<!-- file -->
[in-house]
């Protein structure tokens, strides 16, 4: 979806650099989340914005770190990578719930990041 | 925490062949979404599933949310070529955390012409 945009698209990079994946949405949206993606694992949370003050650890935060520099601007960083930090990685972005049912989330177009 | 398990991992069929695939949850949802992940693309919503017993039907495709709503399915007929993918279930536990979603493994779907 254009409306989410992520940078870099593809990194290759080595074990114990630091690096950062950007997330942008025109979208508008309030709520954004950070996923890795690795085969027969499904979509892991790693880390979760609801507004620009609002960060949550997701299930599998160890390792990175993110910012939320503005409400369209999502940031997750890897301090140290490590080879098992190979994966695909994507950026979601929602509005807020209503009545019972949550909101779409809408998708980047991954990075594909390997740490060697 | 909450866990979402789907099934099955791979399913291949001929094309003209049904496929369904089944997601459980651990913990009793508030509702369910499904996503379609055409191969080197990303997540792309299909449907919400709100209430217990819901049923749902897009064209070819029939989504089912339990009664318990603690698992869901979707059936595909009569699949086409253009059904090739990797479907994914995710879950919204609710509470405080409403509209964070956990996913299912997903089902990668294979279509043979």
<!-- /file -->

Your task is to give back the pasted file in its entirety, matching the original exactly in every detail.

[in-house]
């Protein structure tokens, strides 16, 4: 979806650099989340914005770190990578719930990041 | 925490062949979404599933949310070529955390012409 945009698209990079994946949405949206993606694992949370003050650890935060520099601007960083930090990685972005049912989330177009 | 398990991992069929695939949850949802992940693309919503017993039907495709709503399915007929993918279930536990979603493994779907 254009409306989410992520940078870099593809990194290759080595074990114990630091690096950062950007997330942008025109979208508008309030709520954004950070996923890795690795085969027969499904979509892991790693880390979760609801507004620009609002960060949550997701299930599998160890390792990175993110910012939320503005409400369209999502940031997750890897301090140290490590080879098992190979994966695909994507950026979601929602509005807020209503009545019972949550909101779409809408998708980047991954990075594909390997740490060697 | 909450866990979402789907099934099955791979399913291949001929094309003209049904496929369904089944997601459980651990913990009793508030509702369910499904996503379609055409191969080197990303997540792309299909449907919400709100209430217990819901049923749902897009064209070819029939989504089912339990009664318990603690698992869901979707059936595909009569699949086409253009059904090739990797479907994914995710879950919204609710509470405080409403509209964070956990996913299912997903089902990668294979279509043979």